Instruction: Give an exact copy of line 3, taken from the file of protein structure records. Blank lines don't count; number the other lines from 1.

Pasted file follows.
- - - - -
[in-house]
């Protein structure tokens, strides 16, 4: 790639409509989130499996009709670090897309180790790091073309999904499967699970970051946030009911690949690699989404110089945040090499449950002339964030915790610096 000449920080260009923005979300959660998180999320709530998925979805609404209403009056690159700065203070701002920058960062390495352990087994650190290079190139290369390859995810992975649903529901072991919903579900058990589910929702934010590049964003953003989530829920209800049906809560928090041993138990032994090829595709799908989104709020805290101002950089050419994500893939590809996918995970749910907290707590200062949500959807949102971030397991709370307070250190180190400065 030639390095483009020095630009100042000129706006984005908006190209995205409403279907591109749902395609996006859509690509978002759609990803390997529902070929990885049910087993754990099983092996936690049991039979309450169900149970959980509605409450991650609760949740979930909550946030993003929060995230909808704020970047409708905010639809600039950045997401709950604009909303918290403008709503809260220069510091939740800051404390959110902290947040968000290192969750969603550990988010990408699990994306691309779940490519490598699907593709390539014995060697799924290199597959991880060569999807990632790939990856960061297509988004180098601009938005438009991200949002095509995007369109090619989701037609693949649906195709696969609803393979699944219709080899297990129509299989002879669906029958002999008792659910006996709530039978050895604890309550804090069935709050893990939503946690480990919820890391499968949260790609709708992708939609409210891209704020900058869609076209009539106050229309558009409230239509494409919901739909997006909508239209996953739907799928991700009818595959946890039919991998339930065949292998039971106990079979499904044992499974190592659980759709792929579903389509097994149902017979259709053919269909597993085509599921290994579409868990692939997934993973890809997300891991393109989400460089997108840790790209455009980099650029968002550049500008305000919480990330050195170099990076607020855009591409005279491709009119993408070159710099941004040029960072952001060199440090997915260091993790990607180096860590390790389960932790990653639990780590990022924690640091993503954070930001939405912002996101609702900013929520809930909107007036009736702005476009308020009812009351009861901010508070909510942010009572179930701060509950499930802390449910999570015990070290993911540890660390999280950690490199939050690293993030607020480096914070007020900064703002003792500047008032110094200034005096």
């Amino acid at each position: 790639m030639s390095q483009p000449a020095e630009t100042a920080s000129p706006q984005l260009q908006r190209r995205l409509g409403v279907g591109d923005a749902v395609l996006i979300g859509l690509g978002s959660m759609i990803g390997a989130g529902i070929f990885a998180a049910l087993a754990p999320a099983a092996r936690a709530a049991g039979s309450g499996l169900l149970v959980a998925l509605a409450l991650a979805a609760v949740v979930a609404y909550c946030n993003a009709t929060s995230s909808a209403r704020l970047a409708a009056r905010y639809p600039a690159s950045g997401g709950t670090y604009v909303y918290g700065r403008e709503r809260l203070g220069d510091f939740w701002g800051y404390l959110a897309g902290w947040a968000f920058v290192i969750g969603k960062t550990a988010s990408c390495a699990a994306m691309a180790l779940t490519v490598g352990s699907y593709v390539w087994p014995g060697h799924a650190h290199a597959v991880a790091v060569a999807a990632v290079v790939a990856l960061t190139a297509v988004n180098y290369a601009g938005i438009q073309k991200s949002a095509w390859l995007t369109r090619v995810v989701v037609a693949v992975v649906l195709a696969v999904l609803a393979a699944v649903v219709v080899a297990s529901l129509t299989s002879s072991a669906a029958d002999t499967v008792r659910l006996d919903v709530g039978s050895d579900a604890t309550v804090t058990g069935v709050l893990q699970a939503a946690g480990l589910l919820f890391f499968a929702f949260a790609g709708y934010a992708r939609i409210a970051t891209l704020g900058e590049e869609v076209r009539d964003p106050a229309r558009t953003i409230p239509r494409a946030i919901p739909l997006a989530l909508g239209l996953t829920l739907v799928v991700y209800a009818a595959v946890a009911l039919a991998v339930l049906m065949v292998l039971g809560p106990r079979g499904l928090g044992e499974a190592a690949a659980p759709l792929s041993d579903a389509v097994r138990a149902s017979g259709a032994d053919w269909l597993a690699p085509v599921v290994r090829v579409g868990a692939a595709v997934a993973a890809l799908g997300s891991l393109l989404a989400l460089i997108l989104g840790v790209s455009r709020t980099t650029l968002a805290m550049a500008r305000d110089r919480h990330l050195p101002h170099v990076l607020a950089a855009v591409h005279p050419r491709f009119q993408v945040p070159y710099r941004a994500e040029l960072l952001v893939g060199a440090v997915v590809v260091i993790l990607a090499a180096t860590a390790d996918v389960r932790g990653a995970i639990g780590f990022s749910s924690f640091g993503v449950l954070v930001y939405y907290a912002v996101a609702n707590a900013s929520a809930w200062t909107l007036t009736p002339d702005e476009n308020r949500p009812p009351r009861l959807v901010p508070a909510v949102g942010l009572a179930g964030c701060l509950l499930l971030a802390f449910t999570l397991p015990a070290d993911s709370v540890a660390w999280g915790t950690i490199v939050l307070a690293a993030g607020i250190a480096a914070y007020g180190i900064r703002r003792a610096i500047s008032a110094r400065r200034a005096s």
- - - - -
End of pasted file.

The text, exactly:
């Amino acid at each position: 790639m030639s390095q483009p000449a020095e630009t100042a920080s000129p706006q984005l260009q908006r190209r995205l409509g409403v279907g591109d923005a749902v395609l996006i979300g859509l690509g978002s959660m759609i990803g390997a989130g529902i070929f990885a998180a049910l087993a754990p999320a099983a092996r936690a709530a049991g039979s309450g499996l169900l149970v959980a998925l509605a409450l991650a979805a609760v949740v979930a609404y909550c946030n993003a009709t929060s995230s909808a209403r704020l970047a409708a009056r905010y639809p600039a690159s950045g997401g709950t670090y604009v909303y918290g700065r403008e709503r809260l203070g220069d510091f939740w701002g800051y404390l959110a897309g902290w947040a968000f920058v290192i969750g969603k960062t550990a988010s990408c390495a699990a994306m691309a180790l779940t490519v490598g352990s699907y593709v390539w087994p014995g060697h799924a650190h290199a597959v991880a790091v060569a999807a990632v290079v790939a990856l960061t190139a297509v988004n180098y290369a601009g938005i438009q073309k991200s949002a095509w390859l995007t369109r090619v995810v989701v037609a693949v992975v649906l195709a696969v999904l609803a393979a699944v649903v219709v080899a297990s529901l129509t299989s002879s072991a669906a029958d002999t499967v008792r659910l006996d919903v709530g039978s050895d579900a604890t309550v804090t058990g069935v709050l893990q699970a939503a946690g480990l589910l919820f890391f499968a929702f949260a790609g709708y934010a992708r939609i409210a970051t891209l704020g900058e590049e869609v076209r009539d964003p106050a229309r558009t953003i409230p239509r494409a946030i919901p739909l997006a989530l909508g239209l996953t829920l739907v799928v991700y209800a009818a595959v946890a009911l039919a991998v339930l049906m065949v292998l039971g809560p106990r079979g499904l928090g044992e499974a190592a690949a659980p759709l792929s041993d579903a389509v097994r138990a149902s017979g259709a032994d053919w269909l597993a690699p085509v599921v290994r090829v579409g868990a692939a595709v997934a993973a890809l799908g997300s891991l393109l989404a989400l460089i997108l989104g840790v790209s455009r709020t980099t650029l968002a805290m550049a500008r305000d110089r919480h990330l050195p101002h170099v990076l607020a950089a855009v591409h005279p050419r491709f009119q993408v945040p070159y710099r941004a994500e040029l960072l952001v893939g060199a440090v997915v590809v260091i993790l990607a090499a180096t860590a390790d996918v389960r932790g990653a995970i639990g780590f990022s749910s924690f640091g993503v449950l954070v930001y939405y907290a912002v996101a609702n707590a900013s929520a809930w200062t909107l007036t009736p002339d702005e476009n308020r949500p009812p009351r009861l959807v901010p508070a909510v949102g942010l009572a179930g964030c701060l509950l499930l971030a802390f449910t999570l397991p015990a070290d993911s709370v540890a660390w999280g915790t950690i490199v939050l307070a690293a993030g607020i250190a480096a914070y007020g180190i900064r703002r003792a610096i500047s008032a110094r400065r200034a005096s």